Online Video on TV Rises, but There’s Room for More

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China outpaces all other counties studied in online viewing


Aug. 23, 2012 — by .(JavaScript must be enabled to view this email address)

We knew it was happening—now here’s the proof. Analyst firm NPD reports that viewing of cloud-based content on TVs is growing, and that’s a trend that’s bound to continue.

In a study that spanned 13 countries (14 regions, because they counted rural and urban China separately) it was found that 18 percent of consumers are accessing online content over their TVs. Interestingly, the US is not the largest consumer of online-over-TV content, despite the proliferation of internet-connected smart TVs, and streaming devices like Apple TV or Roku. That award goes to urban China. Viewers in France, Russia, rural China and Mexico also came out ahead of the US in this part of the study. For some reason South Korea, home to two of the biggest smart TV manufacturers, wasn’t included in the study.

In most of the regions looked at, PCs, smart phones and tablets led TVs in online video viewing. In the US, where iPad and Android mania is high, tablets were the trailing device for online video viewing, but that may be due to the larger install-base of home PCs and smart phones.

The rise in viewing online video over TVs is not surprising, but should serve as a reminder to internet service providers and content creators that the streaming market still has a lots of room for growth. “In fact, 25% of consumers surveyed said they view online content on their TV several times a week,” said Riddhi Patel, NPD DisplaySearch Research Director of Consumer Insights.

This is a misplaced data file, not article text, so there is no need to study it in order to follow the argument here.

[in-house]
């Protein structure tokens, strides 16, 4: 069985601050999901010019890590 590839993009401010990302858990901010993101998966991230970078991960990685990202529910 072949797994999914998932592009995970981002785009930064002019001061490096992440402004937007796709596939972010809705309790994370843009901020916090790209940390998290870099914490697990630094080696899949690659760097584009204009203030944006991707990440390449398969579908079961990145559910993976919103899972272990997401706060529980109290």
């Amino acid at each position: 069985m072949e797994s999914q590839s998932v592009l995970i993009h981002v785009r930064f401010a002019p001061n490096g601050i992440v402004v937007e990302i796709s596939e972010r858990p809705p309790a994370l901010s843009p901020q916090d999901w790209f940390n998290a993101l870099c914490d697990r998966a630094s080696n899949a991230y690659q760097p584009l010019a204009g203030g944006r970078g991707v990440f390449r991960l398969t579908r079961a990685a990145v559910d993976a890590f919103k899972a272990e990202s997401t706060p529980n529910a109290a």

Good news for Netflix, the survey found that movies are the most popular source of entertainment. One of the factors that contributed to viewing over a TV rather than a smaller device, is that consumers prefer to watch movies in a social setting. In earlier research, Netflix and Youtube were found to be the two most important services people want on their smart TVs

There was also a large contingent of people who have no interest in viewing online content on TV—presumably they’re perfectly satisfied with their traditional cable/satellite/broadcast TV. Thirty percent of people who said they don’t currently watch internet video on TV responded that they don’t simply because they don’t have the necessary equipment to do so.

Patel noted that there is still “a general lack of interest” in some countries regarding online video viewing on TV. This may be due to a lack of knowledge about the products or services and a lack of necessary infrastructure. Overall, daily usage of TVs to view internet video is less than 30 percent amoung the regions looked at, but growth is most aggressive in China.

Over 14,000 responses were included in this survey.



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